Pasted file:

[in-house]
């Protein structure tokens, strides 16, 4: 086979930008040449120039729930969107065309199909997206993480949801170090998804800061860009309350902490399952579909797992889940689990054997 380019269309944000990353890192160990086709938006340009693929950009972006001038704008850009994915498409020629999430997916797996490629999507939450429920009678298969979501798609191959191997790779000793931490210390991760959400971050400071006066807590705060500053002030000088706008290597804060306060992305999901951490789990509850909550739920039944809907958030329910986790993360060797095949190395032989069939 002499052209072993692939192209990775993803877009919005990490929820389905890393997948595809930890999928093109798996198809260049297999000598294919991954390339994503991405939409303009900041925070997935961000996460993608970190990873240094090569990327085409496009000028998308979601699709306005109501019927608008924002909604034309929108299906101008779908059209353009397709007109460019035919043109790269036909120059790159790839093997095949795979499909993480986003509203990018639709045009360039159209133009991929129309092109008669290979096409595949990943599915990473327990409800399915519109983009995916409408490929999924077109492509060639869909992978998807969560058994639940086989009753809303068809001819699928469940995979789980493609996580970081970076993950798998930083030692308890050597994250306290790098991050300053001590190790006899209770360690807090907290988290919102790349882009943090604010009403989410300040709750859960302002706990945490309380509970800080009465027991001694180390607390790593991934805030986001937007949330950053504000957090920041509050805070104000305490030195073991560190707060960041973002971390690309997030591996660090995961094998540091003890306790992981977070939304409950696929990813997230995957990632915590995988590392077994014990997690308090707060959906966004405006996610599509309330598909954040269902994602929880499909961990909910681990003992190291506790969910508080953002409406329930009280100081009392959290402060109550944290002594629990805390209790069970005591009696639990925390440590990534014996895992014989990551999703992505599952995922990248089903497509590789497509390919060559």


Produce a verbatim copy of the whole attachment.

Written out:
[in-house]
């Protein structure tokens, strides 16, 4: 086979930008040449120039729930969107065309199909997206993480949801170090998804800061860009309350902490399952579909797992889940689990054997 380019269309944000990353890192160990086709938006340009693929950009972006001038704008850009994915498409020629999430997916797996490629999507939450429920009678298969979501798609191959191997790779000793931490210390991760959400971050400071006066807590705060500053002030000088706008290597804060306060992305999901951490789990509850909550739920039944809907958030329910986790993360060797095949190395032989069939 002499052209072993692939192209990775993803877009919005990490929820389905890393997948595809930890999928093109798996198809260049297999000598294919991954390339994503991405939409303009900041925070997935961000996460993608970190990873240094090569990327085409496009000028998308979601699709306005109501019927608008924002909604034309929108299906101008779908059209353009397709007109460019035919043109790269036909120059790159790839093997095949795979499909993480986003509203990018639709045009360039159209133009991929129309092109008669290979096409595949990943599915990473327990409800399915519109983009995916409408490929999924077109492509060639869909992978998807969560058994639940086989009753809303068809001819699928469940995979789980493609996580970081970076993950798998930083030692308890050597994250306290790098991050300053001590190790006899209770360690807090907290988290919102790349882009943090604010009403989410300040709750859960302002706990945490309380509970800080009465027991001694180390607390790593991934805030986001937007949330950053504000957090920041509050805070104000305490030195073991560190707060960041973002971390690309997030591996660090995961094998540091003890306790992981977070939304409950696929990813997230995957990632915590995988590392077994014990997690308090707060959906966004405006996610599509309330598909954040269902994602929880499909961990909910681990003992190291506790969910508080953002409406329930009280100081009392959290402060109550944290002594629990805390209790069970005591009696639990925390440590990534014996895992014989990551999703992505599952995922990248089903497509590789497509390919060559």